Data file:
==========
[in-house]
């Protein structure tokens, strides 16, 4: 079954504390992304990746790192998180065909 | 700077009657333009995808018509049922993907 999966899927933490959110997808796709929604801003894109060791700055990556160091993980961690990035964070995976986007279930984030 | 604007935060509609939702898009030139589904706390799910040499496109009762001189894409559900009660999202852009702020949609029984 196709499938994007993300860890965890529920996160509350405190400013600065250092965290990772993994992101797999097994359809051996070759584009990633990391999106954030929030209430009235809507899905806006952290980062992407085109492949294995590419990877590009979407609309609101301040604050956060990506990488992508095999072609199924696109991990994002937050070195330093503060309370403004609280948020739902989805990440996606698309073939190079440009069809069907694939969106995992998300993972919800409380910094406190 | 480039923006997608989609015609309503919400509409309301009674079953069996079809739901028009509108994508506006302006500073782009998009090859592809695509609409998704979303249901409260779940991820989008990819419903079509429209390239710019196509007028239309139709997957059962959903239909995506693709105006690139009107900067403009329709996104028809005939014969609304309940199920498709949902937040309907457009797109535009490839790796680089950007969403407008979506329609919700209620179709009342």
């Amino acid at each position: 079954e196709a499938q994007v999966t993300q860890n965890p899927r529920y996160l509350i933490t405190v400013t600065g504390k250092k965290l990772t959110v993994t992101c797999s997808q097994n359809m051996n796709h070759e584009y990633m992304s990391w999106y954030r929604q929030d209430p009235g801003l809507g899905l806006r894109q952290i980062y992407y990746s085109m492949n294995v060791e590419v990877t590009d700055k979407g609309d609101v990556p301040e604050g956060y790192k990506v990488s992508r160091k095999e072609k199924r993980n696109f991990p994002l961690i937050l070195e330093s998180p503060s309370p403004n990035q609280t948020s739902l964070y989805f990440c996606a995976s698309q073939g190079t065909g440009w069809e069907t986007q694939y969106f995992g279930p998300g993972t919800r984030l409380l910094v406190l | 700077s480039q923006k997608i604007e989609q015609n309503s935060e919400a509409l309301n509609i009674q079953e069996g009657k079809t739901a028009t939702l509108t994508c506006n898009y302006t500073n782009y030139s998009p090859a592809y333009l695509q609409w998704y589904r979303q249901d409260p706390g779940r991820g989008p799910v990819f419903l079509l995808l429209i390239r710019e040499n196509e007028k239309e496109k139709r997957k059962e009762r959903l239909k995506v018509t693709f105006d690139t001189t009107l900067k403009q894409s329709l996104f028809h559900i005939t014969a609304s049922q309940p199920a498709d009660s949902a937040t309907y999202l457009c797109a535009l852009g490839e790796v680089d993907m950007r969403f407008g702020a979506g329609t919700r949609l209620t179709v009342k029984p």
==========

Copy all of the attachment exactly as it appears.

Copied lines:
[in-house]
């Protein structure tokens, strides 16, 4: 079954504390992304990746790192998180065909 | 700077009657333009995808018509049922993907 999966899927933490959110997808796709929604801003894109060791700055990556160091993980961690990035964070995976986007279930984030 | 604007935060509609939702898009030139589904706390799910040499496109009762001189894409559900009660999202852009702020949609029984 196709499938994007993300860890965890529920996160509350405190400013600065250092965290990772993994992101797999097994359809051996070759584009990633990391999106954030929030209430009235809507899905806006952290980062992407085109492949294995590419990877590009979407609309609101301040604050956060990506990488992508095999072609199924696109991990994002937050070195330093503060309370403004609280948020739902989805990440996606698309073939190079440009069809069907694939969106995992998300993972919800409380910094406190 | 480039923006997608989609015609309503919400509409309301009674079953069996079809739901028009509108994508506006302006500073782009998009090859592809695509609409998704979303249901409260779940991820989008990819419903079509429209390239710019196509007028239309139709997957059962959903239909995506693709105006690139009107900067403009329709996104028809005939014969609304309940199920498709949902937040309907457009797109535009490839790796680089950007969403407008979506329609919700209620179709009342």
């Amino acid at each position: 079954e196709a499938q994007v999966t993300q860890n965890p899927r529920y996160l509350i933490t405190v400013t600065g504390k250092k965290l990772t959110v993994t992101c797999s997808q097994n359809m051996n796709h070759e584009y990633m992304s990391w999106y954030r929604q929030d209430p009235g801003l809507g899905l806006r894109q952290i980062y992407y990746s085109m492949n294995v060791e590419v990877t590009d700055k979407g609309d609101v990556p301040e604050g956060y790192k990506v990488s992508r160091k095999e072609k199924r993980n696109f991990p994002l961690i937050l070195e330093s998180p503060s309370p403004n990035q609280t948020s739902l964070y989805f990440c996606a995976s698309q073939g190079t065909g440009w069809e069907t986007q694939y969106f995992g279930p998300g993972t919800r984030l409380l910094v406190l | 700077s480039q923006k997608i604007e989609q015609n309503s935060e919400a509409l309301n509609i009674q079953e069996g009657k079809t739901a028009t939702l509108t994508c506006n898009y302006t500073n782009y030139s998009p090859a592809y333009l695509q609409w998704y589904r979303q249901d409260p706390g779940r991820g989008p799910v990819f419903l079509l995808l429209i390239r710019e040499n196509e007028k239309e496109k139709r997957k059962e009762r959903l239909k995506v018509t693709f105006d690139t001189t009107l900067k403009q894409s329709l996104f028809h559900i005939t014969a609304s049922q309940p199920a498709d009660s949902a937040t309907y999202l457009c797109a535009l852009g490839e790796v680089d993907m950007r969403f407008g702020a979506g329609t919700r949609l209620t179709v009342k029984p």